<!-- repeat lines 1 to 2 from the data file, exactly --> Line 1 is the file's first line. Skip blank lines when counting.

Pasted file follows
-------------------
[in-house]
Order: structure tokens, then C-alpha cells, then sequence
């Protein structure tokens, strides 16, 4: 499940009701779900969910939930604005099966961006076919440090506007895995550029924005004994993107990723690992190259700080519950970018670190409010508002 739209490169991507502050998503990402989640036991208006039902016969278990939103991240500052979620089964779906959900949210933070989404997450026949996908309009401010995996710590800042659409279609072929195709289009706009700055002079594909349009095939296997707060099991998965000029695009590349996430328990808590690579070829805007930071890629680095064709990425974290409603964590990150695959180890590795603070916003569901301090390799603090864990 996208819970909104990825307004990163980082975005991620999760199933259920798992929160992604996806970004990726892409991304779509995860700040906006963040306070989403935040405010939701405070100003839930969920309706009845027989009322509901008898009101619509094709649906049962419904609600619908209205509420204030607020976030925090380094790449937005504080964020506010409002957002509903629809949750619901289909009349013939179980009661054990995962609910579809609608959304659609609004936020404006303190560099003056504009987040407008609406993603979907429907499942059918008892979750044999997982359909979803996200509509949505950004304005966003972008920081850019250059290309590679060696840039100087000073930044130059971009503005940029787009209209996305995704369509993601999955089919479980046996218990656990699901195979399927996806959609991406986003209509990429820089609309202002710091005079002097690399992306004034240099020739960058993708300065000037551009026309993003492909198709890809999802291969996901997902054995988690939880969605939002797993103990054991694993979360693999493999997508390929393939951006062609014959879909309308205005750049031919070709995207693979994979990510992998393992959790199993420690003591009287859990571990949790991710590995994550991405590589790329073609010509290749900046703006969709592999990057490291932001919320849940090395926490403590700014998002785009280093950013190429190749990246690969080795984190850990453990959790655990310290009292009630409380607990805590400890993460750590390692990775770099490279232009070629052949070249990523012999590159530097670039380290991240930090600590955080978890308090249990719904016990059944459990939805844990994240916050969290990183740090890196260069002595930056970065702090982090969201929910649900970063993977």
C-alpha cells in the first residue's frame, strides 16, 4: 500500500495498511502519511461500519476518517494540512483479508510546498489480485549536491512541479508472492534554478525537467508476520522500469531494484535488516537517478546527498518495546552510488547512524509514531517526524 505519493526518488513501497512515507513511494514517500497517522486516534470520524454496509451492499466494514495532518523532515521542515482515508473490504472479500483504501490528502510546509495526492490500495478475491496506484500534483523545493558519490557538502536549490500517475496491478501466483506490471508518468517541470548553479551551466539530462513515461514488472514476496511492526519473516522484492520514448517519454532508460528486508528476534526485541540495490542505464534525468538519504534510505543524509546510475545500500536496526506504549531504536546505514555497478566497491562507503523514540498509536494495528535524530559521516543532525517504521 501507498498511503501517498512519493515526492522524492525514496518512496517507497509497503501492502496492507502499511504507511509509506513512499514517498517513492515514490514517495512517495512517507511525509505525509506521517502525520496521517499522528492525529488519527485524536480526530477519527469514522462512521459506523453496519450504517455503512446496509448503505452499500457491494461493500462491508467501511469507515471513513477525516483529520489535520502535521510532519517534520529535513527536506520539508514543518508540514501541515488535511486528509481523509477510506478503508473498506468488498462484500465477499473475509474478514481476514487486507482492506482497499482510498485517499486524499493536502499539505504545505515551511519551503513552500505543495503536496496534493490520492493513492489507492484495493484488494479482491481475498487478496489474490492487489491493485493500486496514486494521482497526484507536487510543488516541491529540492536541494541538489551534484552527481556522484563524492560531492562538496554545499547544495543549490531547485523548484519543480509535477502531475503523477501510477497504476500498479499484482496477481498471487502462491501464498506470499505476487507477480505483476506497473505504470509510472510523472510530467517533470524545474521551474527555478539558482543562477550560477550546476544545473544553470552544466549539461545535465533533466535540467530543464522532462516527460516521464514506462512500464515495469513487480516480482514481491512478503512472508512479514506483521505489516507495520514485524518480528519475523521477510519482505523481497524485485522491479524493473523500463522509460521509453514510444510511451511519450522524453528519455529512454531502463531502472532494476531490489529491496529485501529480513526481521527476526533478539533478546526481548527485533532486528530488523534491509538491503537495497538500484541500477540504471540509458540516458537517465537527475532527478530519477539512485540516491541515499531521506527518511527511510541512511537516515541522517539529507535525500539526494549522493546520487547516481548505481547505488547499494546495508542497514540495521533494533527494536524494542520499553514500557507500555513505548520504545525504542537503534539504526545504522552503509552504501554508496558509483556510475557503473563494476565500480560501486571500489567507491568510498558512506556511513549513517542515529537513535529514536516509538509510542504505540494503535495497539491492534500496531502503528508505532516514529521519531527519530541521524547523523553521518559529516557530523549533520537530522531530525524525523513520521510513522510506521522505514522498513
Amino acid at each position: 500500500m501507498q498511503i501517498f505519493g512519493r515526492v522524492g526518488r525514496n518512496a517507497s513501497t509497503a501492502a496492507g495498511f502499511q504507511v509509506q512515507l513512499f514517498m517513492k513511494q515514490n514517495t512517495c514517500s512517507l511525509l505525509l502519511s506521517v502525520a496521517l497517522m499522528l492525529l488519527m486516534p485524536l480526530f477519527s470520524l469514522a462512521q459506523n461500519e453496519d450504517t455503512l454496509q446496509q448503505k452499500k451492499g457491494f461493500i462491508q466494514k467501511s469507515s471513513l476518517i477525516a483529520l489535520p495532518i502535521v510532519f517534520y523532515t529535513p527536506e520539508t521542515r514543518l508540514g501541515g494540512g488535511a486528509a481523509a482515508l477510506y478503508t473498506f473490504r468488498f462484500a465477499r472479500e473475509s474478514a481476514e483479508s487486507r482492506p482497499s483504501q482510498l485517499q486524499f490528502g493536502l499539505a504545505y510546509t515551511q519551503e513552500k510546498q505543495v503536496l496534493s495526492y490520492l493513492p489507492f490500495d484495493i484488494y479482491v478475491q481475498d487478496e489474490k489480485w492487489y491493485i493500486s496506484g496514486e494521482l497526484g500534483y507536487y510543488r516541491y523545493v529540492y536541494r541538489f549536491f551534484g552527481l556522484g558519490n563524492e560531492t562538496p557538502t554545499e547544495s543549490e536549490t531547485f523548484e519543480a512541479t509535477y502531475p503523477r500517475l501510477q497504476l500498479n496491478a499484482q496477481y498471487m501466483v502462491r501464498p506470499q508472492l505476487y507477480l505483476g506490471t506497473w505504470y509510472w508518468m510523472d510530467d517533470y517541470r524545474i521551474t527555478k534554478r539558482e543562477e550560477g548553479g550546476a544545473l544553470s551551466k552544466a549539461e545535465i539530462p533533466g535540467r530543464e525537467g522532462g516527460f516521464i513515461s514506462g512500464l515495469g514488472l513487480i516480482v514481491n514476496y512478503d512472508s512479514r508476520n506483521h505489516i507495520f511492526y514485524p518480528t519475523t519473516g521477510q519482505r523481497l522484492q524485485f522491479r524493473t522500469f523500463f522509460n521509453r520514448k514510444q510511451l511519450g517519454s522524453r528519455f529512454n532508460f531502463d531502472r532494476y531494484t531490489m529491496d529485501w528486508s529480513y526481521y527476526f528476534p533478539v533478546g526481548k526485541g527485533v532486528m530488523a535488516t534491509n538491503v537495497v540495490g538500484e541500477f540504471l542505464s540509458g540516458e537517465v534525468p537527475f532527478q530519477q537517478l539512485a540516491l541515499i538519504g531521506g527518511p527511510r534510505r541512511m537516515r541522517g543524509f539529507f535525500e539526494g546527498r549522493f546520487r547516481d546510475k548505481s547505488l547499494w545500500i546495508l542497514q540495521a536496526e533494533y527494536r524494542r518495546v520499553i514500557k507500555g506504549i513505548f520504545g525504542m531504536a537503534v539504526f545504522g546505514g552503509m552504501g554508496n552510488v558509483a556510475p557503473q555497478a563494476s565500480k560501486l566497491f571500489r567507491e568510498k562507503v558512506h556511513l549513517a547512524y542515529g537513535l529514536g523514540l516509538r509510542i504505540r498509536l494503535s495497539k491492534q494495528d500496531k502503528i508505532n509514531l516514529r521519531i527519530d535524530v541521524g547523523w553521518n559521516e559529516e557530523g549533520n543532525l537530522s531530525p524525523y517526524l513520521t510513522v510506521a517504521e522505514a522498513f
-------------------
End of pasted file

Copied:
[in-house]
Order: structure tokens, then C-alpha cells, then sequence